Young Horses

Although training a young horse can be seen as an intimidating prospect, it can also be a good process that will teach you and your horse a lot about each other. Building a solid bond with your horse will create a lifelong connection from the offset. Preparing for your new addition will require more than buying the best horse rugs UK and establishing a healthy diet, so we’ve pulled together some of our top tips to make the training process as smooth as possible.

Establish your authority

A horse must adapt to your routine if it has not experienced a long-term owner. Getting into a set routine and using firm actions will speed up the process and help you gain the respect you deserve. From day one, establishing your dominance by not accepting improper behaviours and rewarding good ones will help set the boundaries and get your horse on the right track.

Professional insights

If you need to be more knowledgeable in training young horses, work with those who can help you through the process. Depending on your horse’s behaviour, it can be a testing process, so having a port of call when you need expert advice is highly recommended. Horse trainers can advise on the best processes and approaches for your horse’s needs. There are endless resources that can be read to gain a deeper understanding of the reasons behind different behaviours.

Give it time

The process of training a young horse is a long one, requiring endless patience and perseverance. It is very typical for a horse to not pick up on a new skill or take a backwards step on something you thought you may have cracked the code with, but keep this from being a deterrence. Your horse needs to trust you as their owner, and it can take a while for them to adapt to their new lifestyle, so take small steps instead of overwhelming them. Many owners find it beneficial to keep a written or visual log of any progress to refer back to where they started and monitor progress over time. It would also be great to add horse fencing to the area to make your horses safe and familiarise them with the place since they can roam freely within the installed fence.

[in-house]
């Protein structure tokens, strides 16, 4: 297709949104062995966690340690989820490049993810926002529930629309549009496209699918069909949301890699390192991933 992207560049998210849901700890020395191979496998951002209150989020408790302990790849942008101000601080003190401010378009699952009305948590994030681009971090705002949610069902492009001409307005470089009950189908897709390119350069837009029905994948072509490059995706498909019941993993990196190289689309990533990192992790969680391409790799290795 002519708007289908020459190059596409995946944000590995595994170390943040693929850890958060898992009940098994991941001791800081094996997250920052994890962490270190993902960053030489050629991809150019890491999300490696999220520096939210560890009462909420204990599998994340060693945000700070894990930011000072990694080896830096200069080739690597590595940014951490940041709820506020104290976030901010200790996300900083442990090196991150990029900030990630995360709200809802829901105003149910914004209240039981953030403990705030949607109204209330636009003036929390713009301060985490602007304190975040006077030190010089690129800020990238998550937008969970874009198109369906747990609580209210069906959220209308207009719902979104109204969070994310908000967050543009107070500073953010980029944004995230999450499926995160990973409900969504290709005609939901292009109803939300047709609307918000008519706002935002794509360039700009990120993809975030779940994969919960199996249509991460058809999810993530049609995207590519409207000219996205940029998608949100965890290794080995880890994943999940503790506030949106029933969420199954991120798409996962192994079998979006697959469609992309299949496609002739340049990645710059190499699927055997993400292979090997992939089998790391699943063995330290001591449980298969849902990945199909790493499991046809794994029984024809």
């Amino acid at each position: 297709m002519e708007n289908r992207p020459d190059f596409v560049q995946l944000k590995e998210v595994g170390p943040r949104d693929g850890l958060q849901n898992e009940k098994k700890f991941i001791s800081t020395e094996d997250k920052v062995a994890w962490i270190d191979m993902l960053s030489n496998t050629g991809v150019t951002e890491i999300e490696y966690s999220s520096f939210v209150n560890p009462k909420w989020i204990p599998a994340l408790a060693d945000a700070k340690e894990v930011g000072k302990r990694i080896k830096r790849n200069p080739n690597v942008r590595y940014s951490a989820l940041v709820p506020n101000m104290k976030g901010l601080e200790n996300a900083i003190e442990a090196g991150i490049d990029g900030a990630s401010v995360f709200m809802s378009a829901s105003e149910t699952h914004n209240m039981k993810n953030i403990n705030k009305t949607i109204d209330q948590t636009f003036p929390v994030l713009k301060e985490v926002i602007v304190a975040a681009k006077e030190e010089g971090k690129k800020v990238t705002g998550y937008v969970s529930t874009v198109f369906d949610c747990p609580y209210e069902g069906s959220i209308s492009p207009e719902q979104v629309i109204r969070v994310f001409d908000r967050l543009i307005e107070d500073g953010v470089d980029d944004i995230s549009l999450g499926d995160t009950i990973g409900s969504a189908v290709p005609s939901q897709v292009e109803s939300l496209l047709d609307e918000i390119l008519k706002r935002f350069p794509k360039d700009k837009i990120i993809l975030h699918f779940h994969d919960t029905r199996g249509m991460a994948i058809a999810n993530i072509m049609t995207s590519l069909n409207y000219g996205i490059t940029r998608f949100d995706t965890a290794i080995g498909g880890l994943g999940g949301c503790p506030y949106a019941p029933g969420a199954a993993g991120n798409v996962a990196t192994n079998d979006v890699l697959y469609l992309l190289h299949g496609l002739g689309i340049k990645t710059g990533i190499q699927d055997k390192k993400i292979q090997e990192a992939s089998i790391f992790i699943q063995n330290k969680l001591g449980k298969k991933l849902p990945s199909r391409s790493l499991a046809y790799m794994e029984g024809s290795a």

Desensitise from movement

For many young horses, sudden movements and unusual sensations can make them unpredictable. Start by familiarising them with a saddle, getting it into position and, putting pressure on the different areas such as the stirrup and the top, moving weight from side to side so they will not react to unexpected movement when it comes to riding. Getting them used to riding and human interaction during earlier stages of life will make the training process more accessible, becoming a regular part of their daily life.

The training process will differ from horse to horse, with all personalities creating a different experience. With no one size fits all approach, adapting to your horse and giving them the time to adapt to you will set the foundations of your training plan, building up that all-important trust.